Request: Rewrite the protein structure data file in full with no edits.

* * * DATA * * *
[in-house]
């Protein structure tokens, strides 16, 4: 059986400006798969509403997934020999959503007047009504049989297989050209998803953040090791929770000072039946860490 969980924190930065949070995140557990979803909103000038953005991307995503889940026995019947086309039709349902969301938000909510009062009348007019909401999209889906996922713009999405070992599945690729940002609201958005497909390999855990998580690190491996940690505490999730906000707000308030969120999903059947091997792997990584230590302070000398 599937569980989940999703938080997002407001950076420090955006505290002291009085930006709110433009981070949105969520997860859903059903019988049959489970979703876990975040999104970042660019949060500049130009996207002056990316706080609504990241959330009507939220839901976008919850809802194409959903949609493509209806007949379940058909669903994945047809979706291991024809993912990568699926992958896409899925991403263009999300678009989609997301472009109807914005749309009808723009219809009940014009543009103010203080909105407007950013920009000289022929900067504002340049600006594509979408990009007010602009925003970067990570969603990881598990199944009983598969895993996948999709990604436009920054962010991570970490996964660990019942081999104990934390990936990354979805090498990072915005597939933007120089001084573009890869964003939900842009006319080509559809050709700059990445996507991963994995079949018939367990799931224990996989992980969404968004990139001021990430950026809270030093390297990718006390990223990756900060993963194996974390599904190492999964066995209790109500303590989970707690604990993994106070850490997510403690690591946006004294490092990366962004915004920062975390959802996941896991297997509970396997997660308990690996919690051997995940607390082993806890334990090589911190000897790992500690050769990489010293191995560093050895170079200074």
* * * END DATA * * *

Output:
[in-house]
């Protein structure tokens, strides 16, 4: 059986400006798969509403997934020999959503007047009504049989297989050209998803953040090791929770000072039946860490 969980924190930065949070995140557990979803909103000038953005991307995503889940026995019947086309039709349902969301938000909510009062009348007019909401999209889906996922713009999405070992599945690729940002609201958005497909390999855990998580690190491996940690505490999730906000707000308030969120999903059947091997792997990584230590302070000398 599937569980989940999703938080997002407001950076420090955006505290002291009085930006709110433009981070949105969520997860859903059903019988049959489970979703876990975040999104970042660019949060500049130009996207002056990316706080609504990241959330009507939220839901976008919850809802194409959903949609493509209806007949379940058909669903994945047809979706291991024809993912990568699926992958896409899925991403263009999300678009989609997301472009109807914005749309009808723009219809009940014009543009103010203080909105407007950013920009000289022929900067504002340049600006594509979408990009007010602009925003970067990570969603990881598990199944009983598969895993996948999709990604436009920054962010991570970490996964660990019942081999104990934390990936990354979805090498990072915005597939933007120089001084573009890869964003939900842009006319080509559809050709700059990445996507991963994995079949018939367990799931224990996989992980969404968004990139001021990430950026809270030093390297990718006390990223990756900060993963194996974390599904190492999964066995209790109500303590989970707690604990993994106070850490997510403690690591946006004294490092990366962004915004920062975390959802996941896991297997509970396997997660308990690996919690051997995940607390082993806890334990090589911190000897790992500690050769990489010293191995560093050895170079200074």